AuthorGustafson, Lindsey P.

In 1979, junior faculty member Larry Michaelsen's organizational behavior course at the University of Oklahoma tripled in size--from 40 to 120 students. (1) Rather than abandon the case-based, Socratic dialogue he preferred and switch to lecturing, Professor Michaelsen created team-based learning to continue to engage students in complex, case-based problem-solving. (2) He designed team-based learning for courses like his that require students to learn a significant body of information at a deep level and to use that information in problem-solving. (3) The structure of team-based learning is especially helpful in developing students' critical, practical, and creative thinking skills. (4) Team-based learning forces students to articulate their own positions while incorporating the ideas and perspectives of others, which increases a student's ability to evaluate and synthesize ideas. (5) In its original purpose and design, therefore, team-based learning could not be more compatible with a traditional law school class.

This article reflects what we have learned since the William H. Bowen School of Law's decision in 2014 to adopt team-based learning in its first-year real property courses. (6) Since 2014, every Bowen student has learned property in a team-based learning system. We were motivated to adopt team-based learning because first, like Professor Michaelsen, we were convinced active learning would improve student learning in large classes. Robust evidence supports this claim. A 2014 meta-analysis of 225 studies of undergraduate students found that students in classes driven by lectures were 1.5 times more likely to fail than students in classes with active learning. (7) The evidence supporting team-based learning is equally compelling. A recent meta-analysis and synthesis of studies investigating the effects of team-based learning found team-based learning improves students' test performance and classroom engagement. (8) Team-based learning focuses on building a powerful learning team--a team capable of solving problems better than the most talented team members independently. (9) But the recent meta-analysis concludes team-based learning facilitated a deeper personal understanding of content, and that its structure prepared them for future assessment, such as the final exam. (10)

Second, we knew our students needed to learn, practice, and be assessed on their teamwork behavior. A national 2016 study of legal employers found that nearly three in four respondents believed it was necessary that their new hires have the ability to work collaboratively as part of a team. (11) A skill so in demand by employers should be practiced and assessed as part of our required curriculum. Team-based learning provides a combination and sequence of learning activities that encourage the formation of learning teams--rather than simply social groups--and that provide students with practice in, and feedback on, their teamwork skills. (12)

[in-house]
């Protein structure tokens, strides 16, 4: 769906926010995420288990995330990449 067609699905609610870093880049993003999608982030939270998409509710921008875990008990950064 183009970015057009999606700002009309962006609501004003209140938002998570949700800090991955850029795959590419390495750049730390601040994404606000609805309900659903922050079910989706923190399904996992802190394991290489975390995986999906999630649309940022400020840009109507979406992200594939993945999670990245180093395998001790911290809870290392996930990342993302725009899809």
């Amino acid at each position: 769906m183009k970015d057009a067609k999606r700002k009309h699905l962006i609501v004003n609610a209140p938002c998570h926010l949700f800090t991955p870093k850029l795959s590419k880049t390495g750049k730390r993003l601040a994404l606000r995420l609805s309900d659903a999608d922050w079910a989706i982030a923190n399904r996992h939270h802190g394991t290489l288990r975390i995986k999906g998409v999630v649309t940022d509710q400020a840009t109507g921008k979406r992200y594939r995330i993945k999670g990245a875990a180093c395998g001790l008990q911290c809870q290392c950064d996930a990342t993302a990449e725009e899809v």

The purpose of this article is not to provide a treatise on team-based learning; those details are readily available in excellent articles, (13) books, (14) websites, (15) and even an active, enthusiastic listserv. (16) This article is a reflection on our process of implementation, and the choices (both good and bad) we have made as we have worked to make this flexible learning strategy fit the needs of our curriculum, our faculty, and most importantly, our students. Our decisions about how to best use this learning strategy have been and continue to be rooted in team-based learning's essential elements and the core components that frame the experience for our students. Our experience with team-based learning has also forced us to become more expert in learning theory, as we have worked to anticipate and manage any increased social stress team-based learning may cause students, to ensure students use their experiences in a team to improve their individual capacity, and to accurately assign grades for the property course while still motivating students to fully participate in teams.

Our own evidence that team-based learning has improved our students' learning is preliminary, but positive. In recent years, our students have scored higher on the MBE property questions relative to the national average than they have on any other tested subject. (17) Team-based learning has challenged both students and professors, but our adoption of the learning system has energized our classrooms and reinvigorated our teaching.


    Team-based learning is a flexible learning system, but decisions on what to require of students and when to require it are rooted in team-based learning's essential characteristics and expressed through its core components. Centering our decisions in these essential characteristics and core components makes it more likely we will reap the benefits of team-based learning--which include heightened intellectual energy and confident, highly functioning learning teams--while adapting to the unique needs of our environments. (18)